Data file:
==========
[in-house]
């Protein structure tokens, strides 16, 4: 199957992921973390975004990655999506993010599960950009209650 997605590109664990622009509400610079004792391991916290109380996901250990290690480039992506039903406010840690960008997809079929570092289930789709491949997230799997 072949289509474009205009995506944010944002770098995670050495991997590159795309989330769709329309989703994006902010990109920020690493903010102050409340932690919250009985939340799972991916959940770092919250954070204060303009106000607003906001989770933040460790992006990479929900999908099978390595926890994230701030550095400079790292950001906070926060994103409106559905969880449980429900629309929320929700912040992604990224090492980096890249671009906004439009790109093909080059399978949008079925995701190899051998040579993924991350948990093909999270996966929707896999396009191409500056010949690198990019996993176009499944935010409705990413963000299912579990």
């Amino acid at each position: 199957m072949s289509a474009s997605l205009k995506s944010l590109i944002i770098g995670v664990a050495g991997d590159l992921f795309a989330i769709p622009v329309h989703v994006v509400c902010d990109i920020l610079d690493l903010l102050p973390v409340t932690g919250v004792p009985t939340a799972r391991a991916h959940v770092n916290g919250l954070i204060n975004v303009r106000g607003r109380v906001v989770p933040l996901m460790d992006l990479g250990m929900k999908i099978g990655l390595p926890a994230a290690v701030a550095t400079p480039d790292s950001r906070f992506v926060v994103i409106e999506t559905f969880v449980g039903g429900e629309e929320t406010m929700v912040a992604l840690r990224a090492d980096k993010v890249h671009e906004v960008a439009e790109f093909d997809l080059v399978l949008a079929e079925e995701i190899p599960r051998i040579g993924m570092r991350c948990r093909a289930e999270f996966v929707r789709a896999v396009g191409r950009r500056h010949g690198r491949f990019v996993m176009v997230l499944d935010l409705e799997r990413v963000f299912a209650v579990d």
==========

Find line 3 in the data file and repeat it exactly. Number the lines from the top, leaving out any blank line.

């Amino acid at each position: 199957m072949s289509a474009s997605l205009k995506s944010l590109i944002i770098g995670v664990a050495g991997d590159l992921f795309a989330i769709p622009v329309h989703v994006v509400c902010d990109i920020l610079d690493l903010l102050p973390v409340t932690g919250v004792p009985t939340a799972r391991a991916h959940v770092n916290g919250l954070i204060n975004v303009r106000g607003r109380v906001v989770p933040l996901m460790d992006l990479g250990m929900k999908i099978g990655l390595p926890a994230a290690v701030a550095t400079p480039d790292s950001r906070f992506v926060v994103i409106e999506t559905f969880v449980g039903g429900e629309e929320t406010m929700v912040a992604l840690r990224a090492d980096k993010v890249h671009e906004v960008a439009e790109f093909d997809l080059v399978l949008a079929e079925e995701i190899p599960r051998i040579g993924m570092r991350c948990r093909a289930e999270f996966v929707r789709a896999v396009g191409r950009r500056h010949g690198r491949f990019v996993m176009v997230l499944d935010l409705e799997r990413v963000f299912a209650v579990d």